What’s wrong with that? Perhaps in his old school way my dad fit the role. Maybe the role in the last 20-30 years has changed so radically that a pastor doesn’t coach anyone anymore. Maybe. Quick 2 point sermon w/ motivational quotes, then shove them out the door for the 2nd service crowd. But that doesn’t negate the New Testament role of people who are called to be a pastor.
God bless my friend’s dad and so many like him. Including my dad, who was that kind of hands-on shepherding pastor, too.
But what about that last paragraph? Has the pastoral role really changed from shepherd to CEO that dramatically in the last generation? And is that change what’s causing the cynicism in this conversation?
The conversation went on. In response to my friend’s testimony about his dad, someone wrote this:
Been looking for a pastor and church that mirrors your post for over thirty years. Seems today “life coaches” and “therapists” who ask questions without offering much input are good paying professions, but they are by no means fully committed to the people who they “mentor”. They are paid by the hour. They are paid to listen. Old time Pastors served and tended to those in their congregations. It makes me sad to think about.
This is as far as the conversation had gone when I was made aware of it.
The Pastor People Want and Need
Challenging. Frustrating. Real. Sad.
That’s what hit me as I read my friend’s Facebook stream.
Then I added this:
What you’ve described sounds like what I do every day as a pastor. You’ve hit the nail on the head, dude. Anyone who thinks pastors don’t do that any more maybe needs to find another church with a pastor like you’ve described. We’re not hard to find. There are a lot of us. And it’s interesting that the only other person on this thread who I know is a pastor, was the one who gave you a well-deserved two-word answer, “preach, brother!”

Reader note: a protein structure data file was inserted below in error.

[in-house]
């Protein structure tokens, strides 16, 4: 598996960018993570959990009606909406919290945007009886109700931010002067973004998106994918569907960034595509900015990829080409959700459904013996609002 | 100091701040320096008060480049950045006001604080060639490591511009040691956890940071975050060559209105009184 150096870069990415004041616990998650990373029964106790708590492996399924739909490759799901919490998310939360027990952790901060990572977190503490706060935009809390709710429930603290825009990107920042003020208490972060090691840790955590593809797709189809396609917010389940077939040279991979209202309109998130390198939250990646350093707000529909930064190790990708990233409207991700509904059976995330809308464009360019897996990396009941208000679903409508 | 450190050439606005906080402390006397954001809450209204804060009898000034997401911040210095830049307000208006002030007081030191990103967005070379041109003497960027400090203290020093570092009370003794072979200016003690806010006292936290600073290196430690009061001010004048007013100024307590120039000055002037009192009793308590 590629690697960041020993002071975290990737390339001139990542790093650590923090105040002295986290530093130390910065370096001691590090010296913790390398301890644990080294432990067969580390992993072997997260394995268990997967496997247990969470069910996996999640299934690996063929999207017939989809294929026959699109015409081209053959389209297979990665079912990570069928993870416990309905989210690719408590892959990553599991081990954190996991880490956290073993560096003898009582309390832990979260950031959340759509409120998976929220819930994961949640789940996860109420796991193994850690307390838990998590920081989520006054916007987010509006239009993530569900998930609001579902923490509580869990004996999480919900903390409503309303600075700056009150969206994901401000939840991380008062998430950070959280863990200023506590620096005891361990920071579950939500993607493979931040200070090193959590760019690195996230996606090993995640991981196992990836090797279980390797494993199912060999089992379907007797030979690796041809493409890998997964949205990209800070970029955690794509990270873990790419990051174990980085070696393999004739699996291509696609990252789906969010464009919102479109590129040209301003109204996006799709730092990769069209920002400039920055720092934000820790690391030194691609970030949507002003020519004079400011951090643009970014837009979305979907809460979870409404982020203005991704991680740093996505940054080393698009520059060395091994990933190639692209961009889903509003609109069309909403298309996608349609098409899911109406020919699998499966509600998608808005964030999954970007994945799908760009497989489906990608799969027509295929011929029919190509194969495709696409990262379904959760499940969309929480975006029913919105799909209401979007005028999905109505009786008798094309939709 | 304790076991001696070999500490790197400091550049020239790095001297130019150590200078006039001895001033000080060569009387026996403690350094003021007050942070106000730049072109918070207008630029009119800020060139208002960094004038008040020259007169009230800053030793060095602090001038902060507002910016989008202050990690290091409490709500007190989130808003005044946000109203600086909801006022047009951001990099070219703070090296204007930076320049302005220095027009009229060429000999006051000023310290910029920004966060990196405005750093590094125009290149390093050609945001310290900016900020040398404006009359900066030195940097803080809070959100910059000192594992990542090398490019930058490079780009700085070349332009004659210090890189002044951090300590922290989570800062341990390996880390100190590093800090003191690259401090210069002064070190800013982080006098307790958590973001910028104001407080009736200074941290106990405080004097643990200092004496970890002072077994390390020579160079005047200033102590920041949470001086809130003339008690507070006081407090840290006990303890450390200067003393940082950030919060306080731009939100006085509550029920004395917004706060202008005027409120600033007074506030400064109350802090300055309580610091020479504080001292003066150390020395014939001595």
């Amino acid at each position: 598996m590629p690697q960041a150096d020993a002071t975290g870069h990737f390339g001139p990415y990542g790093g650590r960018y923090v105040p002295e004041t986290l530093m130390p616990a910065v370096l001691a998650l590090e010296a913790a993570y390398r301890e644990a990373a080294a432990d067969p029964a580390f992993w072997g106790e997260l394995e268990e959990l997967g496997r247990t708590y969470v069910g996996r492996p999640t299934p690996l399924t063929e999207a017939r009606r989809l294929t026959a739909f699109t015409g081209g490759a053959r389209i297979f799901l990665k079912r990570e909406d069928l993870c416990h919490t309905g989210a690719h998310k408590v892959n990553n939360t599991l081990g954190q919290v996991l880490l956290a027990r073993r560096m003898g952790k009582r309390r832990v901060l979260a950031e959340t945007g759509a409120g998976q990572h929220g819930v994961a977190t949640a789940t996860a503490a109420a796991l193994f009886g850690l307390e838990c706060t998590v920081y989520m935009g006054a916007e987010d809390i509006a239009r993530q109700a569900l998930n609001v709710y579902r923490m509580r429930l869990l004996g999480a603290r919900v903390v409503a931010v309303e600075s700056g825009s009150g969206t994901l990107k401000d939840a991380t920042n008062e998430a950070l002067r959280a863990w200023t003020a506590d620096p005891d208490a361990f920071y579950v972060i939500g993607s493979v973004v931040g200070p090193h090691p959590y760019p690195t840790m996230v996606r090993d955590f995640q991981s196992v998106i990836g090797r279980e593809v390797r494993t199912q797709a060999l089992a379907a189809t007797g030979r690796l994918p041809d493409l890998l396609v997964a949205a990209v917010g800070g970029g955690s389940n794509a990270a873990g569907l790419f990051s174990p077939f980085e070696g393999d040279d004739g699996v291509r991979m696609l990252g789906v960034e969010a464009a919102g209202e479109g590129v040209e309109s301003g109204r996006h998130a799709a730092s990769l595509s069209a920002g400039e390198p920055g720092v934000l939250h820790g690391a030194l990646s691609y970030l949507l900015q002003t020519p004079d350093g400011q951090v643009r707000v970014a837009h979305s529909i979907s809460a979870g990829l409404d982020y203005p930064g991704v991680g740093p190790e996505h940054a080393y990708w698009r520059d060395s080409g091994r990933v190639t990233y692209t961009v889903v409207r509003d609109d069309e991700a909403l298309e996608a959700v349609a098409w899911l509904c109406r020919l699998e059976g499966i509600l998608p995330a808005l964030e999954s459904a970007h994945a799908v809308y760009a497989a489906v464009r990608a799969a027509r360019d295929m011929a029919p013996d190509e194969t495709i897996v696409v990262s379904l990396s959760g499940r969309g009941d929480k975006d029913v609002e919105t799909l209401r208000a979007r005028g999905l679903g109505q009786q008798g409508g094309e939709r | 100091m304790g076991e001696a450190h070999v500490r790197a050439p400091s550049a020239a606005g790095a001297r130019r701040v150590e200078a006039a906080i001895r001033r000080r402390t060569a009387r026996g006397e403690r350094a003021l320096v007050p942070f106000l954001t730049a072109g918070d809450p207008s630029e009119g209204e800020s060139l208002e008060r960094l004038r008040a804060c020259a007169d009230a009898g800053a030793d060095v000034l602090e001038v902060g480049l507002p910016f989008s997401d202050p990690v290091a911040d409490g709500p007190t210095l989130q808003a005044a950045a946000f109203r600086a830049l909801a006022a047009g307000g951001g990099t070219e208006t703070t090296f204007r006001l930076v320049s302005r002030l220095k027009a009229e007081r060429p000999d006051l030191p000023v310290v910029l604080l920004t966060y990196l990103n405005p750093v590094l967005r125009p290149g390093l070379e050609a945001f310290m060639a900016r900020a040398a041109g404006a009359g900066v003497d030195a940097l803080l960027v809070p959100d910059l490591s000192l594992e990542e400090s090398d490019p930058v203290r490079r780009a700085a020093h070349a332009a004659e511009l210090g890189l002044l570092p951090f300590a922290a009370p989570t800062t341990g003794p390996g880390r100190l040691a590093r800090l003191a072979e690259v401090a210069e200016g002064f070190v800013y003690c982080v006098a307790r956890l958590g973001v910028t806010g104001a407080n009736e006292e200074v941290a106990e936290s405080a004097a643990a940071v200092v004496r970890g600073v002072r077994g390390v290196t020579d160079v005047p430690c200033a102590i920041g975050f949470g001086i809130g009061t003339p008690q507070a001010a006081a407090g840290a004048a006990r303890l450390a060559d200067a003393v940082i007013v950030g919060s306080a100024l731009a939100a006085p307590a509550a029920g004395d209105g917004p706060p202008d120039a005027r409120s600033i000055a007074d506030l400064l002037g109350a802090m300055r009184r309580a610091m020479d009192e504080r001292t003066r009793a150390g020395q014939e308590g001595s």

I probably don’t do it as well as your dad did, but your description of him is what a lot of us ascribe to be. We’re not just CEOs and administrators who give pat answers. In fact, a lot of us have tried that route and have found it wanting, so we’ve taken the mentor / coach route instead.
Way to go.
That was followed quickly by this, from a new person:
What an interesting thread. makes me appreciate how blessed we’ve been for all the great pastors in our lives who have truly had the gift of pastoring, not just the title. Thank you Larry and Linda, Carl and Linda, and most of all Paul and Rebecca!
Then someone else came in with a longer comment that included these words of affirmation:
…while I think pastors at times fall short of the mark, it’s also easy for lay people to point elsewhere rather than answering the call to be the same. That’s what the footprint, the aroma, the life of the church is supposed to be wherever we are – and many pastors and believers are doing just that.
What would it be like if the world around us was continually amazed and commenting on the life of churches in communities everywhere, because this was the exact perception? …
The last time I checked, the last comment in the stream was this:
What Can We Learn From This?
What’s happening here? My knee-jerk reaction is to say that this skepticism about pastors has happened because our corporate/rancher/pastor-as-CEO model has overtaken the relational/shepherd/pastor-as-caregiver model. That the shepherd model is not just a good-old-days longing, but the core need people seek from their church and pastor.
But could something more than that be going on?
Food for thought.
Now it’s up to us to continue the conversation.
So what do you think? What do you think has caused such skepticism about the role of pastors? And what can be done to repair the damage?
We want to hear from you. Yes, you!